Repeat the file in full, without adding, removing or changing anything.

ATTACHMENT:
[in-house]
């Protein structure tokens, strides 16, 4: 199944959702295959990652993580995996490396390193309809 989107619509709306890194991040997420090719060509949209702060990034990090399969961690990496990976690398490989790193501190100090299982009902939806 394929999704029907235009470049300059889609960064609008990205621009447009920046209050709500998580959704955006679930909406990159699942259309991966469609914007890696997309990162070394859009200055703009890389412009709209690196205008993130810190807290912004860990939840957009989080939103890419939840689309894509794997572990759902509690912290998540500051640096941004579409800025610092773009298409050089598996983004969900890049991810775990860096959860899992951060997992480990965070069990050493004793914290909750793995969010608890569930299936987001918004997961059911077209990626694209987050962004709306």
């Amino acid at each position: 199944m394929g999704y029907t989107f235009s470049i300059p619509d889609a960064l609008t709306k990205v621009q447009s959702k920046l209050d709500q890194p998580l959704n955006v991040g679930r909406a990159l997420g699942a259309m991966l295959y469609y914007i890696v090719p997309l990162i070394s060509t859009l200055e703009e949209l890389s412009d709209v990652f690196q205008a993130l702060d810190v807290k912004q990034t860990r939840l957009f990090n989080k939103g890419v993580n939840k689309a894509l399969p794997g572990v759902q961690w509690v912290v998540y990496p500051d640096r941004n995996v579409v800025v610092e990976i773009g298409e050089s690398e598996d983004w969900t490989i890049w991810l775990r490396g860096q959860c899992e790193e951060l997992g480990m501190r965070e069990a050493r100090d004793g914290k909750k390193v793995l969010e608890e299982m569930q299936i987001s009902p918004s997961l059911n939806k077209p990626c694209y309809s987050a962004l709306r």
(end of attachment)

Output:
[in-house]
């Protein structure tokens, strides 16, 4: 199944959702295959990652993580995996490396390193309809 989107619509709306890194991040997420090719060509949209702060990034990090399969961690990496990976690398490989790193501190100090299982009902939806 394929999704029907235009470049300059889609960064609008990205621009447009920046209050709500998580959704955006679930909406990159699942259309991966469609914007890696997309990162070394859009200055703009890389412009709209690196205008993130810190807290912004860990939840957009989080939103890419939840689309894509794997572990759902509690912290998540500051640096941004579409800025610092773009298409050089598996983004969900890049991810775990860096959860899992951060997992480990965070069990050493004793914290909750793995969010608890569930299936987001918004997961059911077209990626694209987050962004709306």
């Amino acid at each position: 199944m394929g999704y029907t989107f235009s470049i300059p619509d889609a960064l609008t709306k990205v621009q447009s959702k920046l209050d709500q890194p998580l959704n955006v991040g679930r909406a990159l997420g699942a259309m991966l295959y469609y914007i890696v090719p997309l990162i070394s060509t859009l200055e703009e949209l890389s412009d709209v990652f690196q205008a993130l702060d810190v807290k912004q990034t860990r939840l957009f990090n989080k939103g890419v993580n939840k689309a894509l399969p794997g572990v759902q961690w509690v912290v998540y990496p500051d640096r941004n995996v579409v800025v610092e990976i773009g298409e050089s690398e598996d983004w969900t490989i890049w991810l775990r490396g860096q959860c899992e790193e951060l997992g480990m501190r965070e069990a050493r100090d004793g914290k909750k390193v793995l969010e608890e299982m569930q299936i987001s009902p918004s997961l059911n939806k077209p990626c694209y309809s987050a962004l709306r």